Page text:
2014 Reading Project: Talking about Mansfield Park

I feel like banging my fist against the table and screaming because this book was JUST SO GOOD. I mean, really. This was such SUCH a good read. I can’t stand it.

Jane Austen has been my literary hero for so long. Pride & Prejudice, Persuasion, Emma, Sense & Sensibility, Northanger Abbey… all some of my favorite books. Pride & Prejudice and Persuasion particularly. Somehow, Mansfield Park never found its way into my hands. I am really regretting not having read this sooner. It is true brilliance. Perfection.

The characters were so well crafted, interesting, and, most importantly, believable. Nothing about the characters’ actions or the plot ever seemed out of place. It was natural, flowing, hypnotizing. Fanny Price was weak, and timid, and sometimes frustrating, but that frustrating was satisfying because it fit exactly with her personality without going too far as to make her actions seem forced to service the plot. Edmund was great. He was gallant and charming and exactly what he was supposed to be as the main male character, but he also had his flaws, and that made him beyond lovely. He was entranced by Mary Crawford’s beauty and amiableness in such a natural way. I loved how he could be in love with her, but oppose the play, then change his mind, then admit to her faults, but still want to marry her. It was a great example of a working relationship. Faults are there and are accepted or ignored, but they’re still there and acknowledged. Edmund wasn’t written to be stupid and blind and a victim. Miss Crawford didn’t use Edmund because he knew her faults and wanted her anyway.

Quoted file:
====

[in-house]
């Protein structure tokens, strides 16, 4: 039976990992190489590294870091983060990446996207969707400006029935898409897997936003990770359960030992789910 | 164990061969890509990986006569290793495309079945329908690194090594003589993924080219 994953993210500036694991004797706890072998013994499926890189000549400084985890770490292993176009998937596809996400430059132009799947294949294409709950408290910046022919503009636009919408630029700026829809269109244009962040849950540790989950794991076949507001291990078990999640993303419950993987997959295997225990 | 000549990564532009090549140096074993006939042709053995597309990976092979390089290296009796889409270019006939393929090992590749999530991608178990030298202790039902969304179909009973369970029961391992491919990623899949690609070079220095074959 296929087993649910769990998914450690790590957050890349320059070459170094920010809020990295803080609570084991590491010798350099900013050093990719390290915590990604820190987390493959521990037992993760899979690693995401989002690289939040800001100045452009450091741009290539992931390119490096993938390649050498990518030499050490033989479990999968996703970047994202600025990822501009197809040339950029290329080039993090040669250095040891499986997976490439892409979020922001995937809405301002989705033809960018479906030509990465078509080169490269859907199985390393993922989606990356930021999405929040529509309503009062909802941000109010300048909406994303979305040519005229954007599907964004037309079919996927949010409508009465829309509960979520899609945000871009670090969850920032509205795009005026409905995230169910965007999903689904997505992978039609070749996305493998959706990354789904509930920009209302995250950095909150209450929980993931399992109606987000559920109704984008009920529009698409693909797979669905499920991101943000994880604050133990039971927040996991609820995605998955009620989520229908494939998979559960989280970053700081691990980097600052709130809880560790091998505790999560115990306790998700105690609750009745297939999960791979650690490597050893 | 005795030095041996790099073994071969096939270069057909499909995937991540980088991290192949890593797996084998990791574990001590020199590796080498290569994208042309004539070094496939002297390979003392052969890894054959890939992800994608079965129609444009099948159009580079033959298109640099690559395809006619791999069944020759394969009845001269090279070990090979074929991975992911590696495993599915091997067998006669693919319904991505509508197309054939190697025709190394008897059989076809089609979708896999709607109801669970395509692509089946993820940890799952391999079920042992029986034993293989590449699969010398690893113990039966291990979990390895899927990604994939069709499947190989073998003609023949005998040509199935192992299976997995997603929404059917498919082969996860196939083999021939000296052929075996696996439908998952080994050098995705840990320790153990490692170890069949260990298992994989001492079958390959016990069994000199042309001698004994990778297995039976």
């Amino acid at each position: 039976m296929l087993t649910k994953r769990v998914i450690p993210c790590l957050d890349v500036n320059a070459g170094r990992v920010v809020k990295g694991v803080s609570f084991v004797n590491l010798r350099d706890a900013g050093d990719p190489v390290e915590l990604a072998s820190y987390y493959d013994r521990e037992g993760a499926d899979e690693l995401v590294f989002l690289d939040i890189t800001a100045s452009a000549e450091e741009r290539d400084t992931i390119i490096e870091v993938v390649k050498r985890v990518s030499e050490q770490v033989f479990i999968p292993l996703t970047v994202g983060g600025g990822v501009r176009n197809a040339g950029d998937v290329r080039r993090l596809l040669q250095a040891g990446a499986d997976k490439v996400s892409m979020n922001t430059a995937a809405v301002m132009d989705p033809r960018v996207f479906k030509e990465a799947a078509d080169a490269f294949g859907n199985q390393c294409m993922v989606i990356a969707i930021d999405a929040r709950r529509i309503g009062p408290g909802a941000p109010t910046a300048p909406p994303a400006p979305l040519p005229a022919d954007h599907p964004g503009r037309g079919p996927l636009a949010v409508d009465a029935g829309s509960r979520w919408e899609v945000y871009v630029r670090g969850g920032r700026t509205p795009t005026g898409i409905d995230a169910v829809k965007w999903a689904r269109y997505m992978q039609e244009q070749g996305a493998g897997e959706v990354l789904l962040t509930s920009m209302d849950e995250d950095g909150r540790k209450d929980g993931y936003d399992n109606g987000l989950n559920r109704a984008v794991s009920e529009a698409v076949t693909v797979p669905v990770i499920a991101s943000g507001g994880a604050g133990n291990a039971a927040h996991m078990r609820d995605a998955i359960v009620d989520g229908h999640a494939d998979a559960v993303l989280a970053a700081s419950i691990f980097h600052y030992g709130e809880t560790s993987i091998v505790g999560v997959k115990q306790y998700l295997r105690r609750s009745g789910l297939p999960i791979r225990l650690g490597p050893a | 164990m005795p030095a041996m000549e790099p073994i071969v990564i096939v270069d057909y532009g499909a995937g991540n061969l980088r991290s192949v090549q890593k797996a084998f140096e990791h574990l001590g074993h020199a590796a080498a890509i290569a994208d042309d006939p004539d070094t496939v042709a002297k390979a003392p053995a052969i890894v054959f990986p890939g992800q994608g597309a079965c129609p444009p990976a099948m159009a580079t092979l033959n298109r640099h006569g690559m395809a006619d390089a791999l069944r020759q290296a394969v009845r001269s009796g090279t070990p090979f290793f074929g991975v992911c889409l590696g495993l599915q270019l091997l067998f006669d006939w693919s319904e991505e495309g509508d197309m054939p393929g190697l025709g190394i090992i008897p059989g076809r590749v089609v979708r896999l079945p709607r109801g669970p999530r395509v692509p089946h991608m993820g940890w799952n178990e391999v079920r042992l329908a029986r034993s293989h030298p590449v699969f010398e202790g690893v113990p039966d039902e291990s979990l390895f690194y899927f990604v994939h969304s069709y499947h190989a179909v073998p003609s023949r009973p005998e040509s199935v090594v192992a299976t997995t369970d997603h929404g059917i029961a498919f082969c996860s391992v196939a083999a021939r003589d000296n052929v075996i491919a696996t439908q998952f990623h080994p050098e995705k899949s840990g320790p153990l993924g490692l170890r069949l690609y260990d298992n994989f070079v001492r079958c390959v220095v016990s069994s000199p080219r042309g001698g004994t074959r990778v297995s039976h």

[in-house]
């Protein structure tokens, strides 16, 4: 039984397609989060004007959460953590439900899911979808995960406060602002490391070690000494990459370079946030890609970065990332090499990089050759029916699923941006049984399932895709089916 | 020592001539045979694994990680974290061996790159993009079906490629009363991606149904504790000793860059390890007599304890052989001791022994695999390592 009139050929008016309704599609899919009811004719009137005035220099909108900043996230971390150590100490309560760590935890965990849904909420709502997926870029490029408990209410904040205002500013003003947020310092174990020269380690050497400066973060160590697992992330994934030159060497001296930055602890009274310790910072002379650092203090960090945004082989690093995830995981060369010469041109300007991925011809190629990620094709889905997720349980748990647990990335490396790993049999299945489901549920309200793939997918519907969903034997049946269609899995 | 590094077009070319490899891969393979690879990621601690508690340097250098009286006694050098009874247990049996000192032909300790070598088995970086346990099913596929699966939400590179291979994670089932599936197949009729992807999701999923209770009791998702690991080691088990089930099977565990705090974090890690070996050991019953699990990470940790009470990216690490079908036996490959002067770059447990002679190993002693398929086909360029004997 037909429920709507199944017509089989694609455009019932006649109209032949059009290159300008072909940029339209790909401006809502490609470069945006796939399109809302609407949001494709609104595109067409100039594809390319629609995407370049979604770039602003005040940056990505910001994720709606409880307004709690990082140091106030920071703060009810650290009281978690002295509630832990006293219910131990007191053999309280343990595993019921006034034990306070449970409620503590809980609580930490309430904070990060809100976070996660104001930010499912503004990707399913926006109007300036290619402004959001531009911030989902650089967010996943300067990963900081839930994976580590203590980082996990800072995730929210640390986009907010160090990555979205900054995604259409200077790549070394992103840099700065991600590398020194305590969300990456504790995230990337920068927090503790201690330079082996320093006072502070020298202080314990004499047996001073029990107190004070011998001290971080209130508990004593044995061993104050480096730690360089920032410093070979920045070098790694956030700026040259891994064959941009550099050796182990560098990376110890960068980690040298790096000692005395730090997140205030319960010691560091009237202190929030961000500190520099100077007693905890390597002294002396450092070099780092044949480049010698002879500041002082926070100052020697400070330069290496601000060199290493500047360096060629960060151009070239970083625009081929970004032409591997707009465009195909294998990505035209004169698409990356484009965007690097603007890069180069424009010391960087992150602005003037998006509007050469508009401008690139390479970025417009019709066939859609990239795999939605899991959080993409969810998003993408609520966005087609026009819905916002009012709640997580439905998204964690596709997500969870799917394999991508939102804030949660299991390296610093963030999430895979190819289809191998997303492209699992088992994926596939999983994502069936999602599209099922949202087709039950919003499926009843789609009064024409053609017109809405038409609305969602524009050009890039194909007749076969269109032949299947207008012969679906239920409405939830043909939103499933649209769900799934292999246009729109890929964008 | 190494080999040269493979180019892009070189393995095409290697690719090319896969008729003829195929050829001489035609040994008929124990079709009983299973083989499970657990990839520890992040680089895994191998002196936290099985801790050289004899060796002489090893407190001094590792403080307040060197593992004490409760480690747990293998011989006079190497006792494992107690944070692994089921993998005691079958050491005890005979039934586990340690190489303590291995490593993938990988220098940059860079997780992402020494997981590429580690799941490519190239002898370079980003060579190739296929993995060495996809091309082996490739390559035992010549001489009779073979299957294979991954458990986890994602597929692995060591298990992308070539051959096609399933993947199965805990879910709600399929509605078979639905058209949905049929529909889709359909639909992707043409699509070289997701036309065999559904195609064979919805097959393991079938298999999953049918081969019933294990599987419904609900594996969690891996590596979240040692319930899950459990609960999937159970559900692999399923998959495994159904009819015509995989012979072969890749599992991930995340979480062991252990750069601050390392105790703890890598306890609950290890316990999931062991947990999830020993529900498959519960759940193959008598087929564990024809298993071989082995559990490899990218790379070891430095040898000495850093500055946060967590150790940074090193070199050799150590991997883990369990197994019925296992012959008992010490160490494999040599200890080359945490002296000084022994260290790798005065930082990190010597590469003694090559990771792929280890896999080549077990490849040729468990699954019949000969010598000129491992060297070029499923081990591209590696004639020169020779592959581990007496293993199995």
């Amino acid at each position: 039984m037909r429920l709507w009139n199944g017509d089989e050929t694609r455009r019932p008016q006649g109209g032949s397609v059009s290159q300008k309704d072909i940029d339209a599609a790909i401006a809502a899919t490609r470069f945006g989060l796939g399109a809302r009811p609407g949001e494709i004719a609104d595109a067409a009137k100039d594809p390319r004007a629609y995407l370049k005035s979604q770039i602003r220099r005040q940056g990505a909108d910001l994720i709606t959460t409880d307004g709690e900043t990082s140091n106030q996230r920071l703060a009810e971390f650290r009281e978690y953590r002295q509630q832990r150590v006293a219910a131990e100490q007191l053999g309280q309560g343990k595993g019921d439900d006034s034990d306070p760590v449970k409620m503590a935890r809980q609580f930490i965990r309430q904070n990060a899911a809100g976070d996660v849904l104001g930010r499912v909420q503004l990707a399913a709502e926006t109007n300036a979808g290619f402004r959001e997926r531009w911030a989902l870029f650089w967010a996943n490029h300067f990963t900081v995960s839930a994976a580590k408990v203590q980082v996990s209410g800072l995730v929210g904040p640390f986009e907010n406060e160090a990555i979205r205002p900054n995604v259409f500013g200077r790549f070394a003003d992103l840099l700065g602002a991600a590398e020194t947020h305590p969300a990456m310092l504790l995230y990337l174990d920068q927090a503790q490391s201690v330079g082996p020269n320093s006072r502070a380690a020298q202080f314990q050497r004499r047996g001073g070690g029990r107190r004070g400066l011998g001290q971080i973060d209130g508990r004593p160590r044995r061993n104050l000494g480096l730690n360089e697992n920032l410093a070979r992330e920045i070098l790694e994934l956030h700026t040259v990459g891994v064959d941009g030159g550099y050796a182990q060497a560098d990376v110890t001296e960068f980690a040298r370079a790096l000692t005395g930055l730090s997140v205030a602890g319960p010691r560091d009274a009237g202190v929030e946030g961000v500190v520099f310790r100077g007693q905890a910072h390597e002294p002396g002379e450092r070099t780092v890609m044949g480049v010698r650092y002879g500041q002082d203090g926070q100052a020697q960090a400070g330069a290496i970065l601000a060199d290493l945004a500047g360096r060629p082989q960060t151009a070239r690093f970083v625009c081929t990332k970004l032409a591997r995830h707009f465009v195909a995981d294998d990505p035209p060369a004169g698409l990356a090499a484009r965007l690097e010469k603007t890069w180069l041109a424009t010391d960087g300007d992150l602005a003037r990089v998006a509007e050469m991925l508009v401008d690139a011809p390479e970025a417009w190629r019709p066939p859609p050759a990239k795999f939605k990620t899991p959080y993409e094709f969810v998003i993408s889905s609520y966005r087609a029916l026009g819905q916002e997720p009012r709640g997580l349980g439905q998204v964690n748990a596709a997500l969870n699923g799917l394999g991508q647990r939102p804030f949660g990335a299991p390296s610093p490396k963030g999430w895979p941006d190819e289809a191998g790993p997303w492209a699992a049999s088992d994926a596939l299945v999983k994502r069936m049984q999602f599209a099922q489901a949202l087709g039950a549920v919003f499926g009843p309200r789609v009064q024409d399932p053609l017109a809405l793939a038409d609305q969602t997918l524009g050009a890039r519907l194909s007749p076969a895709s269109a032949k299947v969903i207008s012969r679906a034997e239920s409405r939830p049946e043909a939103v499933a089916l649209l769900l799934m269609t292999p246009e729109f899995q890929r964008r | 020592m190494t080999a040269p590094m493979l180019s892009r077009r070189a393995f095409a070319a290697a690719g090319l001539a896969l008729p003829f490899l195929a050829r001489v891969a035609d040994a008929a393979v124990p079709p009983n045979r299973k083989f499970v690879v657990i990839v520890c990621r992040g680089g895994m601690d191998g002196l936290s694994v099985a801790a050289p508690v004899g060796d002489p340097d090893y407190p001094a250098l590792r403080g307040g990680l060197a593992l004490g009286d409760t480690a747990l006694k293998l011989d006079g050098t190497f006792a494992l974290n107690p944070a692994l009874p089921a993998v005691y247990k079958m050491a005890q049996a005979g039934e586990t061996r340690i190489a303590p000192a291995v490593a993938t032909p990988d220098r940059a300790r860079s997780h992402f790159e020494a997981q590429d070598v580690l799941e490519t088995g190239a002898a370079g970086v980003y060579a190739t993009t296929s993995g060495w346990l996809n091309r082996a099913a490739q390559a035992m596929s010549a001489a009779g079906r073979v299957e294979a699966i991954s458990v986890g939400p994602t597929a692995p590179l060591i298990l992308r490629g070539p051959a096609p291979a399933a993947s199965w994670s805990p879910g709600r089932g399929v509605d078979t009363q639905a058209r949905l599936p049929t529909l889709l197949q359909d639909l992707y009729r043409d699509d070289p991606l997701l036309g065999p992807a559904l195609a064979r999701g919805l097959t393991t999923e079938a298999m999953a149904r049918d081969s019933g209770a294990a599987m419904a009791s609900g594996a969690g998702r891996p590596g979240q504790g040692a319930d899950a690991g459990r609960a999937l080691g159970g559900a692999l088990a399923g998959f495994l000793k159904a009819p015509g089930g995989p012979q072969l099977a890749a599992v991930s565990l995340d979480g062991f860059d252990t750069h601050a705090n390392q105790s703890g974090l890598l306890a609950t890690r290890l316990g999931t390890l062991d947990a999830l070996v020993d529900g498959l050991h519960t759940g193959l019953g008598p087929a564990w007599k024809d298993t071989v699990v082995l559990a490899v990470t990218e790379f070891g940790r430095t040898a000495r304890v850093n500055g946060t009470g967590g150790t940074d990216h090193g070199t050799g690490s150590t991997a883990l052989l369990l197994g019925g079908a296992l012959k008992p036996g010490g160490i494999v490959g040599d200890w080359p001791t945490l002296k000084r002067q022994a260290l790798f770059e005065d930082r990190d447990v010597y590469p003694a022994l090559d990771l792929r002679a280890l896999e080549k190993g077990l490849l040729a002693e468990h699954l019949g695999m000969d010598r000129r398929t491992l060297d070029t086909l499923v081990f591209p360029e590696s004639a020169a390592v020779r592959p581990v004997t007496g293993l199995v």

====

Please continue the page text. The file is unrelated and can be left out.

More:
I really enjoyed Henry Crawford’s character. When he was pursuing Fanny, I so wanted him to truly change and marry her. I thought his cheerfulness and lighthearted ways would be good for Fanny. But, his elopement with Maria Rushworth made such sense I felt almost silly for wanting Henry/Fanny.

Mansfield Park was so delightfully witty, engaging, and romantic in all the right ways. I was so happy that Edmund didn’t find his love for Fanny until after she was separated from him and got a chance to develop her own opinions. In the beginning of the novel, Fanny was almost the exact same person Edmund was. Once she stood her ground and insisted on not marrying Henry Crawford even when Edmund wanted her to, she came into herself. She found her difference from Edmund and because of that he was able to love her.

Mansfield Park is definitely, definitely my favorite read this year. Now to try A Princess of Mars.

 


 

Anna Herlihy is the author of The Watch (Clarity: Book One). Ice (Clarity: Book Two), is currently in progress, as is the first book of Clarity’s spin-off series and biweekly short stories.

Visit Anna Herlihy’s website for the latest updates on Clarity & other writings, or follow her on twitter @annaherlihy.